You can find upcoming dates for these holidays at www.hebcal.com
Shabbat (the Sabbath) begins at sundown on Friday and lasts until sundown on Saturday. The opening chapters of the Book of Genesis relate that God created the world in six days, and rested on the seventh day. Since God refrained from labor on the seventh day, we are bidden to do likewise. Observant Jews translate this mandate into practical observance by refraining from any act of creation or destruction on the Sabbath. Shabbat is a day devoted to rest, reflection, prayer and Torah study. More >>
Rosh Hashanah ("Head of the Year") is the New Year as determined by the Jewish lunar calendar, and is also known as the "birthday of the world." It is celebrated on the first and second day of the month of Tishrei, which usually falls in September or October on the Gregorian calendar. Rosh Hashanah is also known as "the Day of Remembrance," which alludes to the central theme of the holy days as a time devoted to memory. We recall our deeds during the past twelve months, even as God scrutinizes our behavior for the past year.
Yom Kippur (the Day of Atonement) is observed on the tenth day of the Jewish month of Tishrei. In the Bible, Yom Kippur bears three names: the Day of Atonement, the Day of Judgement, and the Sabbath of Sabbaths. On this, the holiest day of the year, Jews gather in the synagogue to engage in prayer, reflection and renewal. The solemnity of the day is reinforced by a complete abstinence from all food and drink. This full fast is designed to focus our energy and attention on spiritual matters.
Sukkot ("Booths"), the Jewish fall harvest holiday, is observed from the fifteenth day to the twenty-first day of the month of Tishrei. Jewish people observe Sukkot by building a sukkah (singular of Sukkot), a temporary dwelling with a roof of natural materials through which you can still see the stars at night from within the sukkah. Traditional Jews eat all their meals in the sukkah and sleep there each night of the festival. This reminds us of the fragile, temporary huts that sheltered our ancestors on their journey from Egypt to Israel, the same huts used by farmers who work their fields during the harvest season.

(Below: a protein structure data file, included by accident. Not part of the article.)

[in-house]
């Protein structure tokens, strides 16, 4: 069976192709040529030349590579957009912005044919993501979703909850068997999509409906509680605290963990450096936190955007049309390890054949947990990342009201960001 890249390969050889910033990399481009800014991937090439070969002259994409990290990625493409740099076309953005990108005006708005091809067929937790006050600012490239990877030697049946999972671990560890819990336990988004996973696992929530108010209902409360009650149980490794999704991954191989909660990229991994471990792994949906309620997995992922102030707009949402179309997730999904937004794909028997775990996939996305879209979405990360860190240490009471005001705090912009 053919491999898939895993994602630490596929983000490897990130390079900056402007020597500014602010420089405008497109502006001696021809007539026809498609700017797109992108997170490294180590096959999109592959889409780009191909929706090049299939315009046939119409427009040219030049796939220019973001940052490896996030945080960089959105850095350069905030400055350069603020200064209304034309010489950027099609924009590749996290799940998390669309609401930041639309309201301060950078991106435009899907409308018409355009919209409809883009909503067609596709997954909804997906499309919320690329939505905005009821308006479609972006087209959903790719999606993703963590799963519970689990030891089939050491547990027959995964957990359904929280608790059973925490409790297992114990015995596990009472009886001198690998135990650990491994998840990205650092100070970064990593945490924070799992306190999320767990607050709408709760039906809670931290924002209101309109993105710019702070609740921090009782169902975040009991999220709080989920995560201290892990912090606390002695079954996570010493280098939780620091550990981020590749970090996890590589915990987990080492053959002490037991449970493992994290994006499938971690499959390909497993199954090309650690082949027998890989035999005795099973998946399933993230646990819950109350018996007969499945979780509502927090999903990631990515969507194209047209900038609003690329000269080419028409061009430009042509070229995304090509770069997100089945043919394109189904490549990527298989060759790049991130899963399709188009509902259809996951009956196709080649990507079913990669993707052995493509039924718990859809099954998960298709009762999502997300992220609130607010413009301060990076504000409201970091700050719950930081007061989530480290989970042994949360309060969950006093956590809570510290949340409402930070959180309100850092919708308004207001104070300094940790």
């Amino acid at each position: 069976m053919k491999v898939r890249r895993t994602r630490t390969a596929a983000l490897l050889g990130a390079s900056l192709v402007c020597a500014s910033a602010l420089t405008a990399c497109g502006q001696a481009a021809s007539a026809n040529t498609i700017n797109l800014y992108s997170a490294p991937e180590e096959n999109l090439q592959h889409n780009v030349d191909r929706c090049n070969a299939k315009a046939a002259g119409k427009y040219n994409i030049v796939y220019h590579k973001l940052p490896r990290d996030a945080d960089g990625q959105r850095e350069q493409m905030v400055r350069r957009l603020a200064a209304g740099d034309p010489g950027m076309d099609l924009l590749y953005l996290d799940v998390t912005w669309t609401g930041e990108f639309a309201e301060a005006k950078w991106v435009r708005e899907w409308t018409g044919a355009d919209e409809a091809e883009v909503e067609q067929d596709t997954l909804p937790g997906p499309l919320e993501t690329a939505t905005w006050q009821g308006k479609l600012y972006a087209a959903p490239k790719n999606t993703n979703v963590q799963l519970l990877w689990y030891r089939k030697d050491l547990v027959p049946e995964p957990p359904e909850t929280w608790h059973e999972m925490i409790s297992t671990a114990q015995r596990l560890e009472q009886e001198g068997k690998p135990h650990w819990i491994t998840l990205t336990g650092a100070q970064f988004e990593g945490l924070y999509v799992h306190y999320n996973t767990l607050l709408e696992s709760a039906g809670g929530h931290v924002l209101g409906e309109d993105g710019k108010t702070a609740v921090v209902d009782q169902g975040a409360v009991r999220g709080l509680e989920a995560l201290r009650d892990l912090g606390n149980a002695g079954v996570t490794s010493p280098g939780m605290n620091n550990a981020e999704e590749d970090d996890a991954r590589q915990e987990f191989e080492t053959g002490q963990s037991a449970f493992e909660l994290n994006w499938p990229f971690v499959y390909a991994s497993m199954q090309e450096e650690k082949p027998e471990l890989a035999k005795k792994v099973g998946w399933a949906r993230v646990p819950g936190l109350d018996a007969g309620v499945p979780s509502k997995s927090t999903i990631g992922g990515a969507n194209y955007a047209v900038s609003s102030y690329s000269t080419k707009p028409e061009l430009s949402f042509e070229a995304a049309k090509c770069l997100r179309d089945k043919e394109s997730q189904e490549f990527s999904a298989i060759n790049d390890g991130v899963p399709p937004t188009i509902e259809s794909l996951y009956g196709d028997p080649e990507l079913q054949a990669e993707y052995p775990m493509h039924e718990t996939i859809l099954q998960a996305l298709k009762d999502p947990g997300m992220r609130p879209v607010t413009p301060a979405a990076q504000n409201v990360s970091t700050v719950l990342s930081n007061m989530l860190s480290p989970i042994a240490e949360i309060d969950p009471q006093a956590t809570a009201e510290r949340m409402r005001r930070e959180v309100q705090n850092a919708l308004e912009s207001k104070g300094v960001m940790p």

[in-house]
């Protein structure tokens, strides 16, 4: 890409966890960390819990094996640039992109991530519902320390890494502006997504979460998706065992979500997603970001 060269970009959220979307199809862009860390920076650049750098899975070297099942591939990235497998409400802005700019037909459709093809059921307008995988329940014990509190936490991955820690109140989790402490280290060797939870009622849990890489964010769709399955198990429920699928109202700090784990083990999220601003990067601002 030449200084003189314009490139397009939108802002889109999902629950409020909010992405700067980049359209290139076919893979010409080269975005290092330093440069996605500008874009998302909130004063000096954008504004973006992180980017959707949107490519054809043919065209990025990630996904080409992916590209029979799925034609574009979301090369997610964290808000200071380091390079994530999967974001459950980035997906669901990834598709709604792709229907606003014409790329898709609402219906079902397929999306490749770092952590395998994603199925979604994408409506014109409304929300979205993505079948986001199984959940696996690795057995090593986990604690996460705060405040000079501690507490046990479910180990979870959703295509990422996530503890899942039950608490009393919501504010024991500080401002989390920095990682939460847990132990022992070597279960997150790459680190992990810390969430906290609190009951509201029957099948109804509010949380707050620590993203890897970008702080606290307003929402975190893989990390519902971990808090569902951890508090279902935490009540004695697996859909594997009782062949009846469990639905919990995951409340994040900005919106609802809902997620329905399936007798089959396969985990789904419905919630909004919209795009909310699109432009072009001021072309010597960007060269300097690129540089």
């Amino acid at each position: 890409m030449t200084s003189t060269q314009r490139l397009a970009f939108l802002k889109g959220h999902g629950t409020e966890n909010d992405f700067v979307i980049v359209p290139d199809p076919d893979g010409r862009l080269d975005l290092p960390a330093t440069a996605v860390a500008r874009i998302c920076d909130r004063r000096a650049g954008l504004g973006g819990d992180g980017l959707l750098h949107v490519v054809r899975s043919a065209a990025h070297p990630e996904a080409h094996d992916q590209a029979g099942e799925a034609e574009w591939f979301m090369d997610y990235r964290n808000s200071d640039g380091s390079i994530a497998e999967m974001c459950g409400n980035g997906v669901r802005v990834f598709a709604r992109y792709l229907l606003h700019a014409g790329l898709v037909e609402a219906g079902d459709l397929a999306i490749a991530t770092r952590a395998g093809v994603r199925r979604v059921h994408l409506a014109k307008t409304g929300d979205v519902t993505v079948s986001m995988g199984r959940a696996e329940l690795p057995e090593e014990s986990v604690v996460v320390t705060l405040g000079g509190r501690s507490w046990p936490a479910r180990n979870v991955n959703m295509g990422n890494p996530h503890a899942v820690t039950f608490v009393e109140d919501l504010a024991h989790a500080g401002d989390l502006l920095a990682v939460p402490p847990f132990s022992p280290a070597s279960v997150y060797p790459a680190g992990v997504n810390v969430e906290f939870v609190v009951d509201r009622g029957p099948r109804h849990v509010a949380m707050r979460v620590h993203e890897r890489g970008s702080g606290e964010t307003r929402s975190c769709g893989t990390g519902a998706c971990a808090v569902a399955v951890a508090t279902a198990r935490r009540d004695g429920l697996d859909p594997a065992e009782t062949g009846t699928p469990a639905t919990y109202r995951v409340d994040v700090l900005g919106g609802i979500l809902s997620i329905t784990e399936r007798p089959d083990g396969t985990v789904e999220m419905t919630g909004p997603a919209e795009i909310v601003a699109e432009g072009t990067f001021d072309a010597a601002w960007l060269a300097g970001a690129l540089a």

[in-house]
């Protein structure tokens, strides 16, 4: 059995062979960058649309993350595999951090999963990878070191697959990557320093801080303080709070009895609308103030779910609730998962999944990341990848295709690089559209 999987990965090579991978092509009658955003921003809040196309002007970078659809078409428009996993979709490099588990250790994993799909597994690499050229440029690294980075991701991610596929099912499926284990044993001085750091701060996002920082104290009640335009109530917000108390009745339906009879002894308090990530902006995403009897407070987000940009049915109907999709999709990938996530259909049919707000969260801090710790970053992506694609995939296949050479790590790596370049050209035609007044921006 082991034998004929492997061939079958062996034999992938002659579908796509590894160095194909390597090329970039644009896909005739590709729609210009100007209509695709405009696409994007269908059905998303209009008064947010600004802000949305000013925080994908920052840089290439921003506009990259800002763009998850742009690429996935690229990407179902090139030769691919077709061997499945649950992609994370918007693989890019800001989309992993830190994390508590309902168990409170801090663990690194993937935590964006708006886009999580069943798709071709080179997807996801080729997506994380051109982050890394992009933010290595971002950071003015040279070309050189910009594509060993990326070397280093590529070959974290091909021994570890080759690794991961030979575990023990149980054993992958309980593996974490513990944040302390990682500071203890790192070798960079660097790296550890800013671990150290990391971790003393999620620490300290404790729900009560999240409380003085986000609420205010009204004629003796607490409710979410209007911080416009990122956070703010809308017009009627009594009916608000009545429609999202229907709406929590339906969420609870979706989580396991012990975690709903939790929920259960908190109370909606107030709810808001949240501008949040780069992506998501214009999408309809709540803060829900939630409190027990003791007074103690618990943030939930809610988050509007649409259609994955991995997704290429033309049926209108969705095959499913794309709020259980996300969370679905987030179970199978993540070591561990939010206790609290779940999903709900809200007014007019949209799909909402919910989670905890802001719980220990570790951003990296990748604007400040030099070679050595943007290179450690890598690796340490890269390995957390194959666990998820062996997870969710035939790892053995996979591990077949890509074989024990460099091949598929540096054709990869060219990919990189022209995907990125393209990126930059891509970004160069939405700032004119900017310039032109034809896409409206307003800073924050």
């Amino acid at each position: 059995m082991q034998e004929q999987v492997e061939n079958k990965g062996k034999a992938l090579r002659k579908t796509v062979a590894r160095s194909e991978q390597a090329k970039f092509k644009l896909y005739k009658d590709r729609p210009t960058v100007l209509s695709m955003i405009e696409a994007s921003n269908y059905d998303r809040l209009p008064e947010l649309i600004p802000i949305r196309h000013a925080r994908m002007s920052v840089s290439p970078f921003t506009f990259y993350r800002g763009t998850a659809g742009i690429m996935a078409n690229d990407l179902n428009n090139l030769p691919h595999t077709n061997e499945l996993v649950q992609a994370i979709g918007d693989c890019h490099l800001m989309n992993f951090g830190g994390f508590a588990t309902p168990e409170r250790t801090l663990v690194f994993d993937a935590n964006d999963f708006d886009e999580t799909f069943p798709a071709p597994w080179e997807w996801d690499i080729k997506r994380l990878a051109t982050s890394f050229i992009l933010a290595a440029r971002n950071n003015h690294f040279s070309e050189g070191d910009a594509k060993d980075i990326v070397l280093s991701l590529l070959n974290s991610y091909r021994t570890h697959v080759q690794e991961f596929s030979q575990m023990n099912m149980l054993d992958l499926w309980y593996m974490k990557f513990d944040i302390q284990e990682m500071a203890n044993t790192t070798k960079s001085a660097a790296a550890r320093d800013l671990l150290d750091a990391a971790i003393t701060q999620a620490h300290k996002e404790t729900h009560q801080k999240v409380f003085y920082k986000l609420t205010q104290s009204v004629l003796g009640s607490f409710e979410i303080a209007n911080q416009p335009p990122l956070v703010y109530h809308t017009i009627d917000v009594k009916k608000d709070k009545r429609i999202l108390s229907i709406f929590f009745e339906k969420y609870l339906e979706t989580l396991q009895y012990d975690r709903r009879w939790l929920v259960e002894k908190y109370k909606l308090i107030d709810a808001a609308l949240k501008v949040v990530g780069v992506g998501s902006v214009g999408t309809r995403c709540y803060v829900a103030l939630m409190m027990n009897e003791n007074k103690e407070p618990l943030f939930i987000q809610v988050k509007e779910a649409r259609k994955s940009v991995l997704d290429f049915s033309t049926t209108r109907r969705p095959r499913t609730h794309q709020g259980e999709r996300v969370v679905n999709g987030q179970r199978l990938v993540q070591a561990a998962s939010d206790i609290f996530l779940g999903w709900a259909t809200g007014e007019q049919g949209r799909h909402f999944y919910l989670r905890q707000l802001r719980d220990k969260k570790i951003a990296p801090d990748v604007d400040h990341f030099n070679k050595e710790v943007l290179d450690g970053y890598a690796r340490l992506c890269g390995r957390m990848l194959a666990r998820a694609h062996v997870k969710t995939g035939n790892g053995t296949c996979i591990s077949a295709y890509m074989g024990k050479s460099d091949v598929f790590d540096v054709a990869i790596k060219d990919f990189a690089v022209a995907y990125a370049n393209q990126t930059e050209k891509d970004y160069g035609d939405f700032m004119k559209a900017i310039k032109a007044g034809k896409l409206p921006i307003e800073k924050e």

Shemini Atzeret ("the Eighth Day of Assembly") occurs on the 22nd of Tishrei, immediately after Sukkot, and brings us back to the synagogue for a special service. Yizkor ("memorial") prayers are recited, and a beautiful prayer for rain ("Geshem") is inserted into the liturgy. Shemini Atzeret marks the onset of the rainy season in the land of Israel, a critical time for farmers who are so dependent on the forces of nature.
The busy holiday season concludes on the 23rd day of Tishrei with Simchat Torah ("Rejoicing in the Torah"). This marks the changeover in the regular Torah-reading cycle. On Simhat Torah we conclude the Book of Deuteronomy, the last of the Five Books of Moses, and begin anew the Book of Genesis. The joyous Simhat Torah celebration features seven hakafot, gala processions with the Torah scrolls. Worshipers are given the honor of carrying a scroll around the synagogue as children and adults sing and dance around them.